I do not like politics, especially in this race because there are NO winners. The country will lose, no matter who wins. I also hate when overly ambitious directors think it is ok to screw with an authors text, especially when the author is dead, because this does not happen when they are alive. Look at what happened to The Mountaintop when they tried to do it a Kent State. In Phyllida Lloyd’s all-female production of The Taming of the Shrew, at the Delacorte Theatre is an all out Trump hate feast and not the play.
The only reasons to see this production is for the fabulous Janet McTeer who makes Petruchio a swaggering, crotch grabbing, peeing, barfing, farting, strutting man, watchable and the wonderful Donna Lynne Champlin, playing multiple roles. The usually layered Cush Jumbo makes, Katherina s screaming one note annoyance and I blame this on the direction.
In this production women mock men and especially Trump, as the show begins and ends with a Miss Padua beauty Pageant, emceed by an unseen Donald Trump. We become entrapped for two hours with no intermission, onto a three ring, ok 2 trailers and a ring carnival, where Pat Benatar, Rod Stewart and Elvis Presley’s music blur the time frame. The costumes consist of hideous red prom gowns, overtly tight baby-doll dresses, business suits and or muscle shirts. We have Mark Thompson to thank for the tacky visuals, as he did the sets and the costumes.
Part of the plot remains intact youngest daughter Bianca (Gayle Rankin), can not get married until her sister Katarina (Ms Jumbo), ties the knot, declares their father Baptista (LaTanya Richardson Jackson). However Kate does not want to marry and her temper scares off all potential suitors until Petruchio arrives from Verona. His only requirement is a hefty dowry. Petruchio has all confidence in the world he can tame this hell cat. He does so by starvation, sleep deprivation and humiliation. In the end Kate is tamed and teaches other women how to be subservient. However in this production once she does Bianca wins the pageant, lines are cut to keep this play politically correct.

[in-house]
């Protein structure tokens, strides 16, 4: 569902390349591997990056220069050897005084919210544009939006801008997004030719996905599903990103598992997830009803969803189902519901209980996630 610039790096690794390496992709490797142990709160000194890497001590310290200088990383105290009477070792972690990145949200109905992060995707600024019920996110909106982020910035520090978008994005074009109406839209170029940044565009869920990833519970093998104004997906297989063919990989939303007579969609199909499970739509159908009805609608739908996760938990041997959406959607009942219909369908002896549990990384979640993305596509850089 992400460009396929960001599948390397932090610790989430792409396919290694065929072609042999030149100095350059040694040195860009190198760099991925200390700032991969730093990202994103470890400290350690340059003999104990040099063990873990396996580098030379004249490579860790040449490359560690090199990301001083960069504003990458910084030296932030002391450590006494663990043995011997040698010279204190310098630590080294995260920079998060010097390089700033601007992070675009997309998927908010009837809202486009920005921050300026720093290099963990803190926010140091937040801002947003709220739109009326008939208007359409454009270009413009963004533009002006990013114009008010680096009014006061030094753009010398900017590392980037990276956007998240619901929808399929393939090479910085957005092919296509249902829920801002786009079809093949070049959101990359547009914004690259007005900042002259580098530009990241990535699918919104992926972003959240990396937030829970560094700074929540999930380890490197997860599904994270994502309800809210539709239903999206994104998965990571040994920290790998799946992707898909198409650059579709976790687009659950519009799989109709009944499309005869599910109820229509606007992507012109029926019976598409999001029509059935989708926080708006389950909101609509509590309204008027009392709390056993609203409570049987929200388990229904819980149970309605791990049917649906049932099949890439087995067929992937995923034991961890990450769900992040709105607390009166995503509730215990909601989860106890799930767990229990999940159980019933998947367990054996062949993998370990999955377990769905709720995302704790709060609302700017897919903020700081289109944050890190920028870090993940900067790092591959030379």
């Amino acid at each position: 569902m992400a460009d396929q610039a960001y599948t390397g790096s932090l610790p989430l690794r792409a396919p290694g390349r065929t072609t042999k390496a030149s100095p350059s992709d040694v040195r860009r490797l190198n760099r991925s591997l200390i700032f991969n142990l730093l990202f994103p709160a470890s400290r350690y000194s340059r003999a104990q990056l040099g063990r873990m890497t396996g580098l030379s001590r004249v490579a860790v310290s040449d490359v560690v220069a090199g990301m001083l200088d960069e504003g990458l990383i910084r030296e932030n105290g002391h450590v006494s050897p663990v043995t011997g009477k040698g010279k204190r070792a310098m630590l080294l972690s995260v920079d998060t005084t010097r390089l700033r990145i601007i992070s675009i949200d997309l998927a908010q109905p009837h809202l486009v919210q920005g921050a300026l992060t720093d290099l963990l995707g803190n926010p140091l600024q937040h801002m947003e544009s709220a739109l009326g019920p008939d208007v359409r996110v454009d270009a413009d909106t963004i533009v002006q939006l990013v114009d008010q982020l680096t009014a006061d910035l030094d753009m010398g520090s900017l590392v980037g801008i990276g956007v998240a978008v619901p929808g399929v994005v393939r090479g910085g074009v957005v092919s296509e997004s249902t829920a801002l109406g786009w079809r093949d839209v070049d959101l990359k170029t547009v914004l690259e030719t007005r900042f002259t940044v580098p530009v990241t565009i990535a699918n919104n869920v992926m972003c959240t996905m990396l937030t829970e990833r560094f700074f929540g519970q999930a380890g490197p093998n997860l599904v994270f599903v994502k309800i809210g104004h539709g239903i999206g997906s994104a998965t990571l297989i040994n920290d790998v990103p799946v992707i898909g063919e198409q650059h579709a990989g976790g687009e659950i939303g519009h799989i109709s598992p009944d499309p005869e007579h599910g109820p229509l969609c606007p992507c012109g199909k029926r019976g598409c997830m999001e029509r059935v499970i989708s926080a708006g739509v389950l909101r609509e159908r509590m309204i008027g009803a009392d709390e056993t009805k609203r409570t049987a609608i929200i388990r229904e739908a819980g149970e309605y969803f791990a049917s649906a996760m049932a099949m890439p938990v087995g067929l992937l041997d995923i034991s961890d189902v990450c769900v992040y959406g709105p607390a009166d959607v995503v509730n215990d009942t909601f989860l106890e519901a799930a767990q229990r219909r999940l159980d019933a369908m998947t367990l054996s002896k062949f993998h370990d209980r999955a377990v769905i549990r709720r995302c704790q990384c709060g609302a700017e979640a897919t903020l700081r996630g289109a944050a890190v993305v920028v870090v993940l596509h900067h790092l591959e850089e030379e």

When a stage prop gets stuck Judy Gold, as Premio comments as “Trump” again about the indignity of serving a female director and God forbid a female president.
In the end the song “Bad Reputation,” from the 1999 cult flick “10 Things I Hate About You,” a modernized version of Shrew invades the stage as the actors awkwardly dance in ecstasy.
Just because you have an agenda and New York is as liberal as it comes, does not mean you have the right to make a dead playwrights intentions your own. Fine if you say a show is based on someone else’s work and then re-do it, but to change the intent of the play is just wrong and does not honor the writer. I guess it is only ok if the playwright is alive and can pitch a fit.
The Taming of the Shrew: The Delacorte Theatre, Central Park and June 26th